Thursday, February 13 4:30 pm at the French House
In this talk, Boisseron will look at Creole culture through the prism of commensalism, explaining how this ecology applies not only to the animal world but also to humans in a post-colonial context. She will argue that, ultimately, commensalism might be the best antidote to the afterlife of slavery.
In ecological terminology, commensalism refers to a class of relationship in which two organisms mutually benefit without affecting each other: there is no contract, no profit, and no need to feel indebted or grateful in a commensal relationship. One takes what is needed with no promise of return. This is often how people in Martinique and Guadeloupe relate to the liminal animal world. One leaves leftover food for the creole (stray) dog behind the house with no expectation of pet companionship in return.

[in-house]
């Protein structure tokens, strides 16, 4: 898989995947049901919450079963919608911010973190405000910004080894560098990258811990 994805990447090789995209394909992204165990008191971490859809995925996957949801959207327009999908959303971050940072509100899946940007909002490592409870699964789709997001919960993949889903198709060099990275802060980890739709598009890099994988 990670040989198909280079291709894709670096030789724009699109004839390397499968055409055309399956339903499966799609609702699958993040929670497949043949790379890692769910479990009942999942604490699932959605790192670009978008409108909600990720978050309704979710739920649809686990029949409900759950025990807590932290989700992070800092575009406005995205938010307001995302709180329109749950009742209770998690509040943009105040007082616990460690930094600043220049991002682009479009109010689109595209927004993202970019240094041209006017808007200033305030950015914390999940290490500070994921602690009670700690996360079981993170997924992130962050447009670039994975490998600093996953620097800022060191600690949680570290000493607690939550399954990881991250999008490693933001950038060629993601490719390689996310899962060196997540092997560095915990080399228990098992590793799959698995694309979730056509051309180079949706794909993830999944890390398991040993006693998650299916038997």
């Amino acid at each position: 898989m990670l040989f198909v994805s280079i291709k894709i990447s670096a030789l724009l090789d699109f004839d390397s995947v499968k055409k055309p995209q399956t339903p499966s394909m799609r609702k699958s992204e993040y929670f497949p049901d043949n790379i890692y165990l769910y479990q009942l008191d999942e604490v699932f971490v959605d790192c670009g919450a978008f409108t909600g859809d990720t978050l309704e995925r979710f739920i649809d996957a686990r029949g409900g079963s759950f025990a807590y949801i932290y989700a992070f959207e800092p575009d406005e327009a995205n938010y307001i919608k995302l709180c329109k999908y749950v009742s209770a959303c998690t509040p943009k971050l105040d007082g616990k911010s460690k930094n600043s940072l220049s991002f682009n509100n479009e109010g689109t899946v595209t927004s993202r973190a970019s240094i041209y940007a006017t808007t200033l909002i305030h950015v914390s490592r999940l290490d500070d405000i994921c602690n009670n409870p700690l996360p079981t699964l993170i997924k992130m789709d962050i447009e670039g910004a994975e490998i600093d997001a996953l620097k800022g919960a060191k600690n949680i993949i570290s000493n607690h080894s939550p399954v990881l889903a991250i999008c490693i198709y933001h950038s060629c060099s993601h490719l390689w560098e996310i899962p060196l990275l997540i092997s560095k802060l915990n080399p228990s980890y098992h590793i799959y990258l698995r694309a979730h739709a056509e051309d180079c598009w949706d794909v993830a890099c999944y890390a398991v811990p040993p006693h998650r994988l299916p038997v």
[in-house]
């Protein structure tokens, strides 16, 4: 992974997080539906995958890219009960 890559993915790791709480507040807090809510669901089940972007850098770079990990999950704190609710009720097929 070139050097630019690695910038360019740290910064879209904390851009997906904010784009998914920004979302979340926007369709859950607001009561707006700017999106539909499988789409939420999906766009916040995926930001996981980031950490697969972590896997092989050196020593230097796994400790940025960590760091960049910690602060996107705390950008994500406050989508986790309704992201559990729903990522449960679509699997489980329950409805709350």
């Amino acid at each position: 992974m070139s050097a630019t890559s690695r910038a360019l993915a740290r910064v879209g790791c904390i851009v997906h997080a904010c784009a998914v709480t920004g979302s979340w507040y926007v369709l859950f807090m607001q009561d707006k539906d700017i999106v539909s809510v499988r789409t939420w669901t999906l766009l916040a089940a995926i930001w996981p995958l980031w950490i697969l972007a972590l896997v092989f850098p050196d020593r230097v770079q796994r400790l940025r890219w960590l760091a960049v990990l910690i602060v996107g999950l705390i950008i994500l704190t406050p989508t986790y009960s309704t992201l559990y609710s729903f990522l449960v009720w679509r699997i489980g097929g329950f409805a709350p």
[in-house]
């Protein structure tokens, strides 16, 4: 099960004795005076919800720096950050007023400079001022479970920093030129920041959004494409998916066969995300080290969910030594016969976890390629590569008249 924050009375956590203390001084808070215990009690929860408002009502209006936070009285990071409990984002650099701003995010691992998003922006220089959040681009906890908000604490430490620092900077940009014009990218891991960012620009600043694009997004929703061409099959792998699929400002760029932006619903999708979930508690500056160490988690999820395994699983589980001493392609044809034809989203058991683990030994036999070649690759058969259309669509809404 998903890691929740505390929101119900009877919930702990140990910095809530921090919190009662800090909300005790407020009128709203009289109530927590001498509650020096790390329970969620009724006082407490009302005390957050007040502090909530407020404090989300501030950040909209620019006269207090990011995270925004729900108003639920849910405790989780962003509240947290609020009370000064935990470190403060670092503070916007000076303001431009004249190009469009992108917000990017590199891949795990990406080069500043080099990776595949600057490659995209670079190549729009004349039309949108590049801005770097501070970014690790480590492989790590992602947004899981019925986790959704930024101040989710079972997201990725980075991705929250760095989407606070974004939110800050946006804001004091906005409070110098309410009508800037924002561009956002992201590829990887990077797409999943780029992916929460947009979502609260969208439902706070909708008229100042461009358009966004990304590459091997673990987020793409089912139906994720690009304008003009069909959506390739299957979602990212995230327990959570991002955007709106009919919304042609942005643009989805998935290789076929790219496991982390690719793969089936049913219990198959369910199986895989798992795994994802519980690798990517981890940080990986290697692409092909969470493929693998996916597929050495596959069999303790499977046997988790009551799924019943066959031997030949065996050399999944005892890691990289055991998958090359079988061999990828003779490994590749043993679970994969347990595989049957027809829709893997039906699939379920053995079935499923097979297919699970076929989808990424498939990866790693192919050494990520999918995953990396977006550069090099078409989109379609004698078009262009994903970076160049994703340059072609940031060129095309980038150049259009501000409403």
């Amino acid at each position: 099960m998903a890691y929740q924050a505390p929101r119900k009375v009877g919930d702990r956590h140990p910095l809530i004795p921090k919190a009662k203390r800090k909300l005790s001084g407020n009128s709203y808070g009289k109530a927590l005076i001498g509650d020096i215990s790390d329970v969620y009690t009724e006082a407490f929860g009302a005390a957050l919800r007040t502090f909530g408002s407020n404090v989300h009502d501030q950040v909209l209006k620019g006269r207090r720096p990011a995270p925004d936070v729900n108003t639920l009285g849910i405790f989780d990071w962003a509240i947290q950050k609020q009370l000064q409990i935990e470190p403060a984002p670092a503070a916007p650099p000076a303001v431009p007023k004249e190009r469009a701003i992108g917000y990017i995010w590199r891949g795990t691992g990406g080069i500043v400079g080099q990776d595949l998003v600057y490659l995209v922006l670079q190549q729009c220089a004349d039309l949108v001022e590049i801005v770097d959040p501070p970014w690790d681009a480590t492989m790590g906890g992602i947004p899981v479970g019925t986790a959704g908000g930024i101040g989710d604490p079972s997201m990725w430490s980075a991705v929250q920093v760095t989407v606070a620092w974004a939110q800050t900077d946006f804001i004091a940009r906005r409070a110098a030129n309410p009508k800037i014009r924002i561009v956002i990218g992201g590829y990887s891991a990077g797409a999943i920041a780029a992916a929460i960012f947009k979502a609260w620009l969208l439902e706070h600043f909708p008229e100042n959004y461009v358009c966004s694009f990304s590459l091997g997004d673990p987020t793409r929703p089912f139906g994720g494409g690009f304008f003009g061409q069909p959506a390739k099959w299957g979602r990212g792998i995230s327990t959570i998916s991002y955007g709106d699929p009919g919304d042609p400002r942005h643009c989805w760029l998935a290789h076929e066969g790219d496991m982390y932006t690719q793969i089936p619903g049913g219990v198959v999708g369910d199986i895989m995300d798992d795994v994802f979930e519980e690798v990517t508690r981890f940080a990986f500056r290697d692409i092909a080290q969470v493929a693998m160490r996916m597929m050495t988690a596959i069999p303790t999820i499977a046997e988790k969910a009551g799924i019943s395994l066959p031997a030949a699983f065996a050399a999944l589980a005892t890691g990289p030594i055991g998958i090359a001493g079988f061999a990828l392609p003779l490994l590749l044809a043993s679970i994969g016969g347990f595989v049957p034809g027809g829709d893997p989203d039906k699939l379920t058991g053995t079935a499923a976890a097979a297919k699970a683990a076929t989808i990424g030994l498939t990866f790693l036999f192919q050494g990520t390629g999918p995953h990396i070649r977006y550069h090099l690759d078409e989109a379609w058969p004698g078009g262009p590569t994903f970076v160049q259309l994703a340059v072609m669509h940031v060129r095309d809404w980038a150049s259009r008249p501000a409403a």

Bénédicte Boisseron is Associate Professor of Afroamerican & African Studies, specializing in the fields of black diaspora studies, francophone studies, and animal studies. She received an M.A. in English from Université Denis Diderot (Paris, France) and a Ph.D. in French and Francophone Studies from the University of Michigan. Click here for more about Professor Boisseron.